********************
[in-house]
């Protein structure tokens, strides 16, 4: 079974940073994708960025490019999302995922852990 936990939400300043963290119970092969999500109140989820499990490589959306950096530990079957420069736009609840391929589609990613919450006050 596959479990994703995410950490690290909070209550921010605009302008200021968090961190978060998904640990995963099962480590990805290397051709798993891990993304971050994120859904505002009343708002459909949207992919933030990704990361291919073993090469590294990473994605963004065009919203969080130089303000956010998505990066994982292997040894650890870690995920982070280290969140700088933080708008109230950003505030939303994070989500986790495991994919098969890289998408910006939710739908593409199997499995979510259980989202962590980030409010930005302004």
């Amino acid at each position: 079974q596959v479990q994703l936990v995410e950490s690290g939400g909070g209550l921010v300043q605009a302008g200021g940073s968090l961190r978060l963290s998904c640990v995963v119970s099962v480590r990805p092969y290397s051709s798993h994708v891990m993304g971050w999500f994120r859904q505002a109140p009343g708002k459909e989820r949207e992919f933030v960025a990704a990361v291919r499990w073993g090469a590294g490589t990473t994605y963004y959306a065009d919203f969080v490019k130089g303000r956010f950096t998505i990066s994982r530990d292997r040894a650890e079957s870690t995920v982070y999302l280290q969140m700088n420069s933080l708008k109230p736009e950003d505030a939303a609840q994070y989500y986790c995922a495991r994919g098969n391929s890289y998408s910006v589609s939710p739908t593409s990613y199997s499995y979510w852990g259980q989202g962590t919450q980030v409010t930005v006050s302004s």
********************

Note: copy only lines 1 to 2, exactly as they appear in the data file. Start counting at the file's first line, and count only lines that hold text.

[in-house]
């Protein structure tokens, strides 16, 4: 079974940073994708960025490019999302995922852990 936990939400300043963290119970092969999500109140989820499990490589959306950096530990079957420069736009609840391929589609990613919450006050 596959479990994703995410950490690290909070209550921010605009302008200021968090961190978060998904640990995963099962480590990805290397051709798993891990993304971050994120859904505002009343708002459909949207992919933030990704990361291919073993090469590294990473994605963004065009919203969080130089303000956010998505990066994982292997040894650890870690995920982070280290969140700088933080708008109230950003505030939303994070989500986790495991994919098969890289998408910006939710739908593409199997499995979510259980989202962590980030409010930005302004």